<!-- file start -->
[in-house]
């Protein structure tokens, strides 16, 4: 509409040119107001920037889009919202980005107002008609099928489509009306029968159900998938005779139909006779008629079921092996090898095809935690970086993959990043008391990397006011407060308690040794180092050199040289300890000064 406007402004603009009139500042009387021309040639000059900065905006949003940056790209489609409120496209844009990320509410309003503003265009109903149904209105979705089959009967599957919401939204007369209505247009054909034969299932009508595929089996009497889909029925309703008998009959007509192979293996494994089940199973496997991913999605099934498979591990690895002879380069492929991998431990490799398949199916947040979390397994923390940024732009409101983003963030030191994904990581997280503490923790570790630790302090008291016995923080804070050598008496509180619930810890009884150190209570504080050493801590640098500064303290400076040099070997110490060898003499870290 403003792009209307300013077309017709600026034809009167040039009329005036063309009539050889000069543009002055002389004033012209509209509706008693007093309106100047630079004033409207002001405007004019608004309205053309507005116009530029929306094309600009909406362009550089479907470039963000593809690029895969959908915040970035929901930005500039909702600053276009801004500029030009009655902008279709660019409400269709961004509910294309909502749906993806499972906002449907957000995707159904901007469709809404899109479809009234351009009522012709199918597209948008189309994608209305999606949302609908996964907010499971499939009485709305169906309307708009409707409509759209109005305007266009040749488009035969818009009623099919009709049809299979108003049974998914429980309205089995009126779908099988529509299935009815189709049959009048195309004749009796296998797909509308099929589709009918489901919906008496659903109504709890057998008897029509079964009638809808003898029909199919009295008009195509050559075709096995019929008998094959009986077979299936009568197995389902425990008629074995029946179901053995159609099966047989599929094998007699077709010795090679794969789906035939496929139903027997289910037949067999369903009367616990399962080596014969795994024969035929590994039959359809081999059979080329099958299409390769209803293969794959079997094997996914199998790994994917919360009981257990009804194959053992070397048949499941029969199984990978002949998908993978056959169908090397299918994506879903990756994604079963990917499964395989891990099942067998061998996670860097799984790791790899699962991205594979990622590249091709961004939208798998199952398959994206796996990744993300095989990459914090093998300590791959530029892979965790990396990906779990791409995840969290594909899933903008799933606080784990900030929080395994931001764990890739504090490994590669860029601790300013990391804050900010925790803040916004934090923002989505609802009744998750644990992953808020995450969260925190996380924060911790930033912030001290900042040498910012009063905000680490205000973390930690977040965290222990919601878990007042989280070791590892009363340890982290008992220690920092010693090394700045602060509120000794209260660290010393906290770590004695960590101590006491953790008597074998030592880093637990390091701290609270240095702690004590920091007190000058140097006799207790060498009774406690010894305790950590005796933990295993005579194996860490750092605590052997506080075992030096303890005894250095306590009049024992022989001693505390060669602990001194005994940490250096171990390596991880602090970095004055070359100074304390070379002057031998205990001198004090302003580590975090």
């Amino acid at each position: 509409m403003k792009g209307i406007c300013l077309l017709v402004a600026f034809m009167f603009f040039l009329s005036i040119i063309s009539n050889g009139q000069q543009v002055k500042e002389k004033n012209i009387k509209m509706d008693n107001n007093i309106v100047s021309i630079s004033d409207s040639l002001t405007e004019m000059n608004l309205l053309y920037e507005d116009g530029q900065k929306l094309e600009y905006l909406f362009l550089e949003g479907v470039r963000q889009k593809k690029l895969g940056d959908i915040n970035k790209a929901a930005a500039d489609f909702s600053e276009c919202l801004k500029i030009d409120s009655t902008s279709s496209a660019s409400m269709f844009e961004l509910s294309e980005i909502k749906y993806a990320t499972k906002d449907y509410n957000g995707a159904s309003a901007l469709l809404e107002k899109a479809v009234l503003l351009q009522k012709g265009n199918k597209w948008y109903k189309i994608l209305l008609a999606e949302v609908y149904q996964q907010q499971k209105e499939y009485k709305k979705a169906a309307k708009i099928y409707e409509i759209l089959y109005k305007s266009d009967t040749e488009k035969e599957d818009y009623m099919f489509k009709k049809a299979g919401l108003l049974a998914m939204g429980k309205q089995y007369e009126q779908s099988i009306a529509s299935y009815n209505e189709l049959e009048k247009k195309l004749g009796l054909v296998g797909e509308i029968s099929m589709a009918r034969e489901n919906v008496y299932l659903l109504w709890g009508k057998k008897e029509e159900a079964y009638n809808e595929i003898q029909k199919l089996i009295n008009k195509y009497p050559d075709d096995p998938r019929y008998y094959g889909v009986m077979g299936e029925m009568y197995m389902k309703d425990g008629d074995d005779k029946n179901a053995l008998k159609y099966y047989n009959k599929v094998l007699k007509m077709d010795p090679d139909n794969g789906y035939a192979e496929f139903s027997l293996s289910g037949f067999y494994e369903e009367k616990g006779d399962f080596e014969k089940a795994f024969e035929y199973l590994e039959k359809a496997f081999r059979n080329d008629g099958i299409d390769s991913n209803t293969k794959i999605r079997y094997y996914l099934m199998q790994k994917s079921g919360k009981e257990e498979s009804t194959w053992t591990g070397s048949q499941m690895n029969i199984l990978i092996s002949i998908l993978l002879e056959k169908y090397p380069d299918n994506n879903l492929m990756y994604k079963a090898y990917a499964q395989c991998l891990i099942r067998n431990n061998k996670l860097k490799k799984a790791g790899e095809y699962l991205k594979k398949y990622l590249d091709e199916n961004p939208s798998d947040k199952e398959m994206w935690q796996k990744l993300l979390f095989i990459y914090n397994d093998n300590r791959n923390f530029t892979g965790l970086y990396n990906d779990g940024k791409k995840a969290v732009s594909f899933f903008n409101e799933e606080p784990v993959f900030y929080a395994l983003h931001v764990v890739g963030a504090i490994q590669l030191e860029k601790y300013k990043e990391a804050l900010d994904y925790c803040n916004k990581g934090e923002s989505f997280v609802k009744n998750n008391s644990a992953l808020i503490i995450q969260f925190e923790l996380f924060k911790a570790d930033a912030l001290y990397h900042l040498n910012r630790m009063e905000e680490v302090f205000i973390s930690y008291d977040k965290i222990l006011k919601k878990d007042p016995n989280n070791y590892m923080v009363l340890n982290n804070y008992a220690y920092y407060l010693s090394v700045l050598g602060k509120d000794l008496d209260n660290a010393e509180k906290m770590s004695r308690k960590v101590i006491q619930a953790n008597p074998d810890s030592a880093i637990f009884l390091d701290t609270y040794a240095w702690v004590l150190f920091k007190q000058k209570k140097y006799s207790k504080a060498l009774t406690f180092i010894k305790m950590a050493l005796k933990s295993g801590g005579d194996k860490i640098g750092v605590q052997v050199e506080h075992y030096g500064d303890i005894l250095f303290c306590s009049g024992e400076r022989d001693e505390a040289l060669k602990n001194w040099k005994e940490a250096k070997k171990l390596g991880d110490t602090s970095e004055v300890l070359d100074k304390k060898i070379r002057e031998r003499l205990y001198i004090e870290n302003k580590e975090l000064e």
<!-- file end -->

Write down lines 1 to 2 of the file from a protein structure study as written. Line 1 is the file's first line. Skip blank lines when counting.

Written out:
[in-house]
């Protein structure tokens, strides 16, 4: 509409040119107001920037889009919202980005107002008609099928489509009306029968159900998938005779139909006779008629079921092996090898095809935690970086993959990043008391990397006011407060308690040794180092050199040289300890000064 406007402004603009009139500042009387021309040639000059900065905006949003940056790209489609409120496209844009990320509410309003503003265009109903149904209105979705089959009967599957919401939204007369209505247009054909034969299932009508595929089996009497889909029925309703008998009959007509192979293996494994089940199973496997991913999605099934498979591990690895002879380069492929991998431990490799398949199916947040979390397994923390940024732009409101983003963030030191994904990581997280503490923790570790630790302090008291016995923080804070050598008496509180619930810890009884150190209570504080050493801590640098500064303290400076040099070997110490060898003499870290 403003792009209307300013077309017709600026034809009167040039009329005036063309009539050889000069543009002055002389004033012209509209509706008693007093309106100047630079004033409207002001405007004019608004309205053309507005116009530029929306094309600009909406362009550089479907470039963000593809690029895969959908915040970035929901930005500039909702600053276009801004500029030009009655902008279709660019409400269709961004509910294309909502749906993806499972906002449907957000995707159904901007469709809404899109479809009234351009009522012709199918597209948008189309994608209305999606949302609908996964907010499971499939009485709305169906309307708009409707409509759209109005305007266009040749488009035969818009009623099919009709049809299979108003049974998914429980309205089995009126779908099988529509299935009815189709049959009048195309004749009796296998797909509308099929589709009918489901919906008496659903109504709890057998008897029509079964009638809808003898029909199919009295008009195509050559075709096995019929008998094959009986077979299936009568197995389902425990008629074995029946179901053995159609099966047989599929094998007699077709010795090679794969789906035939496929139903027997289910037949067999369903009367616990399962080596014969795994024969035929590994039959359809081999059979080329099958299409390769209803293969794959079997094997996914199998790994994917919360009981257990009804194959053992070397048949499941029969199984990978002949998908993978056959169908090397299918994506879903990756994604079963990917499964395989891990099942067998061998996670860097799984790791790899699962991205594979990622590249091709961004939208798998199952398959994206796996990744993300095989990459914090093998300590791959530029892979965790990396990906779990791409995840969290594909899933903008799933606080784990900030929080395994931001764990890739504090490994590669860029601790300013990391804050900010925790803040916004934090923002989505609802009744998750644990992953808020995450969260925190996380924060911790930033912030001290900042040498910012009063905000680490205000973390930690977040965290222990919601878990007042989280070791590892009363340890982290008992220690920092010693090394700045602060509120000794209260660290010393906290770590004695960590101590006491953790008597074998030592880093637990390091701290609270240095702690004590920091007190000058140097006799207790060498009774406690010894305790950590005796933990295993005579194996860490750092605590052997506080075992030096303890005894250095306590009049024992022989001693505390060669602990001194005994940490250096171990390596991880602090970095004055070359100074304390070379002057031998205990001198004090302003580590975090």